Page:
ed dubois continued

Dubois Part Two – Superyachts. Read Part One here.

As time wore on a one off racing yacht is something of a peculiarity unless they are at the rarefied size of 70 to 100 feet long. One cannot really make a living out of designing racing yachts any more but luckily the superyacht industry came along and having been immersed in yacht racing design from the mid-seventies through to the mid-nineties, the change into superyacht design gave Dubois Naval Architects a second success chapter, perhaps even greater than the first.

It was abundantly clear that Ed Dubois felt that he would not have been able to design such beautiful, almost iconic superyachts had he not had the racing yacht experience and success that he had in the first part of his career.

The sailing superyacht is a phenomenon that came about because of the ability for these boats to not only have motor yacht luxury but to also sail well and all with less crew than used to be the case. Powered winches, furling sails etc have allowed small crews to operate very large quite fast yachts and therefore one can indeed have a ‘beach house’ that sails really well.

Dubois Naval Architects certainly had a good share of the market.  Ed Dubois thought this is for the following reason:-  “When I was designing racing yachts, my main competitors were designers such as German Frers, Philippe Briand, Brue Farr, Ron Holland and Doug Peterson.  We all moved into designing larger and larger yachts but I think one thing set us apart from the others.  This was the realization that while the hull design, rig design, keel etc was all vital to the performance of the yacht, what mattered beyond this was how one lives on the yacht – the lifestyle, the access to the water, the flow of one space to another and especially sight lines and the look of the yacht.”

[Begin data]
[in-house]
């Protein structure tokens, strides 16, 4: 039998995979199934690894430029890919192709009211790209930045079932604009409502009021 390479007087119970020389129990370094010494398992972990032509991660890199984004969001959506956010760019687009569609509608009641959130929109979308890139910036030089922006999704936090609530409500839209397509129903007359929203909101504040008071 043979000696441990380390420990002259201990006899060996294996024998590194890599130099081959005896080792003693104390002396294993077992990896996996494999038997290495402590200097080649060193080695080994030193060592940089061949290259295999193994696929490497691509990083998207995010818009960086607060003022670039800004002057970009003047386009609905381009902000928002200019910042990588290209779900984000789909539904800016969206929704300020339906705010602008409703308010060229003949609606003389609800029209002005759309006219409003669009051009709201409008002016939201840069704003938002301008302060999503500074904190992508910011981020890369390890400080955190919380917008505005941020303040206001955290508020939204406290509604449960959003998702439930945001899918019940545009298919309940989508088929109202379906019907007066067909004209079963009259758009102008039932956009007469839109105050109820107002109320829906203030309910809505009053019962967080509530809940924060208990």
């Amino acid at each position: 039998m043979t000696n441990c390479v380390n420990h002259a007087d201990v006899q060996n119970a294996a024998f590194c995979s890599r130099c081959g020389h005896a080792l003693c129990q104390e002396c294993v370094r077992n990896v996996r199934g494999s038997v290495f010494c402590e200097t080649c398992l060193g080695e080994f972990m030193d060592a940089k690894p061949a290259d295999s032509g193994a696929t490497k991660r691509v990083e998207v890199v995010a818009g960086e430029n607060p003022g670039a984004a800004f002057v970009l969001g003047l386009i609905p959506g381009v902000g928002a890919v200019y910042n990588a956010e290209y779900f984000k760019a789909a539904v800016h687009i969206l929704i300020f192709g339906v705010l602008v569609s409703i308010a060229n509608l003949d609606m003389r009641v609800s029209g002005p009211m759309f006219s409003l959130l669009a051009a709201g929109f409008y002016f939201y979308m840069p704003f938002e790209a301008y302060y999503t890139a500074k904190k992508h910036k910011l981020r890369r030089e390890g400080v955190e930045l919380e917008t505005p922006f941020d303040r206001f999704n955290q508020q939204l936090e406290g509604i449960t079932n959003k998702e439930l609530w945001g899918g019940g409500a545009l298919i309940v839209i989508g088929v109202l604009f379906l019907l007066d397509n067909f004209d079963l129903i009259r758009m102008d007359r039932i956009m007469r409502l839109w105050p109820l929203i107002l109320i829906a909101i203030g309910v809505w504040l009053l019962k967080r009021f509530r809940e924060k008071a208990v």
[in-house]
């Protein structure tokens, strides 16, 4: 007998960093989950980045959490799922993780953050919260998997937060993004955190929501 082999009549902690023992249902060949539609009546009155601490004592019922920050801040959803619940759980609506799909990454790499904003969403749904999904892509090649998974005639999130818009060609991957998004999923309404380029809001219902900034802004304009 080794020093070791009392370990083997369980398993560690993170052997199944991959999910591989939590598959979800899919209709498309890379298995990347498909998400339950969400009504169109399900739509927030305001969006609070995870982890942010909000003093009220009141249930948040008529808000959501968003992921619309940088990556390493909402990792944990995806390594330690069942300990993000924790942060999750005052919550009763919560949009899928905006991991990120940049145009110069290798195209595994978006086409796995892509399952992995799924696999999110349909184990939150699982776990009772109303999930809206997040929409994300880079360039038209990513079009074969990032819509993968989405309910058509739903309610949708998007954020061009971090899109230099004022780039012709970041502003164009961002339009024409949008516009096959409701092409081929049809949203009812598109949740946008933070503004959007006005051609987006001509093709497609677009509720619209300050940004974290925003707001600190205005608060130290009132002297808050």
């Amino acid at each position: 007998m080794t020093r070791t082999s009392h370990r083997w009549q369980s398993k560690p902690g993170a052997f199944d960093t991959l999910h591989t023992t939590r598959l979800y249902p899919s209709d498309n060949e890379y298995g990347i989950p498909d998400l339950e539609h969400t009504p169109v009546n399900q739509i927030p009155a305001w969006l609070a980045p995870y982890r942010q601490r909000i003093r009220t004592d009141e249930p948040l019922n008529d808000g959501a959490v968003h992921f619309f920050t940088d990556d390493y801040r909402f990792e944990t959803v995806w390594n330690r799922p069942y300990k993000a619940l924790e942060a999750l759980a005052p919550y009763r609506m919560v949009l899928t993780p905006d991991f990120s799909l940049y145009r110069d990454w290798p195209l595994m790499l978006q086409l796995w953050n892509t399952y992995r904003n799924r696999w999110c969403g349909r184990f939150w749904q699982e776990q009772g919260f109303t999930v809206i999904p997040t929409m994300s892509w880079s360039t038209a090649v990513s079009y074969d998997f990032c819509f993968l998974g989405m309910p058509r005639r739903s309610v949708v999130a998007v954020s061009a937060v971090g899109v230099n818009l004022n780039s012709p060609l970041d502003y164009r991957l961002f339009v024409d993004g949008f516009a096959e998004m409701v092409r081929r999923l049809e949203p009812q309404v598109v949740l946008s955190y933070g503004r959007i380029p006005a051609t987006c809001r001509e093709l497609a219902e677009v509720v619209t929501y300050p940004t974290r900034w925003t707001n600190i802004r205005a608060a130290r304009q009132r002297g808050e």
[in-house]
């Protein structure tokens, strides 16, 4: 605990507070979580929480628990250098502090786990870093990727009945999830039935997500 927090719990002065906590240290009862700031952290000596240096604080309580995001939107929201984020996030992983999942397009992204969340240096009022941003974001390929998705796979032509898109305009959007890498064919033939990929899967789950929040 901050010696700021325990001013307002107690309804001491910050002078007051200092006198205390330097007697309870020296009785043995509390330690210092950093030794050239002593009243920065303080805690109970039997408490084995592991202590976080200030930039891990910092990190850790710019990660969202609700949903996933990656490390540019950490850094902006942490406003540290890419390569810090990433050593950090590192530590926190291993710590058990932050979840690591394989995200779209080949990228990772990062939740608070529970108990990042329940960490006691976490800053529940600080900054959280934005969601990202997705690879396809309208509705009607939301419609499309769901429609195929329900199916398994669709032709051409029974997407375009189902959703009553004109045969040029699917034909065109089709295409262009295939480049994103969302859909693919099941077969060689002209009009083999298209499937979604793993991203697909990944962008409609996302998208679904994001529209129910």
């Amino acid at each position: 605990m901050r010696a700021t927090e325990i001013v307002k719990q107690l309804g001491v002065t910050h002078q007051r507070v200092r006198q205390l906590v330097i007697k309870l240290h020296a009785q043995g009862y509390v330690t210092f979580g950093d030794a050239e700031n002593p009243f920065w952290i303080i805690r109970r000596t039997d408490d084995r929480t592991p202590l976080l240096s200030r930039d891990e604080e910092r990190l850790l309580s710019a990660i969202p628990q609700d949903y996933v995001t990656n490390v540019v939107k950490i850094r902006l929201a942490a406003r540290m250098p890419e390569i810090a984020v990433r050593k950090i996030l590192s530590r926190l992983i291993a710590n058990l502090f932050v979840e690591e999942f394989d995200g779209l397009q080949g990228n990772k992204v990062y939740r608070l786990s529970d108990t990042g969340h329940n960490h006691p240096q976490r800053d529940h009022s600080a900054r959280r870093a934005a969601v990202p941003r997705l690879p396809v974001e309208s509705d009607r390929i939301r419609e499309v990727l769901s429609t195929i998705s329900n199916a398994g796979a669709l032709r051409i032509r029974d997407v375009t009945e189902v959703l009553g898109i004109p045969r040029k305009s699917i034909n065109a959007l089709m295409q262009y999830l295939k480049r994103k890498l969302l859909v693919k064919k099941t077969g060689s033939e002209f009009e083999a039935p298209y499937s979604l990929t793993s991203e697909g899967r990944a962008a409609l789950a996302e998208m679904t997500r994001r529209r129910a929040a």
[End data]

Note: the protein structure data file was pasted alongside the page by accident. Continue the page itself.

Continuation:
(And it has to be said that it was certainly true that a Dubois yacht had a certain ‘look’ about it.)

“I don’t think that Ron Holland or German Frers minded much about this – they were just interested in the sailing performance of the yacht.  But I realised, because my clients were telling me, that the space planning and lifestyle onboard the boat was vital.  Whether the yacht went 14 knots or 14.2 knots was of course important but it was only a part of the requirement.  We also never gave up the responsibility of designing the superstructure to an interior designer.  This has happened in a number of occasions with other designers but it’s a mistake because the signature of a designer, on large yachts, surrounds the superstructure, not necessarily the hull shape.”  

(Dubois therefore nurtured a particular style – quite modern and always allowing a protected view from a raised saloon, that ‘Dubois look’ or trademark I mentioned above.) That is not to say that this is the only style of boat we will design – the flush deck Silvertip is an exception and we’ve also designed some classic yachts – we enjoy this as well but it is for our larger, modern yachts that we are known i.e. the latest Kokomo, Bliss etc.  People love being on these boats – people other than just sailors.  To be continued.  – SS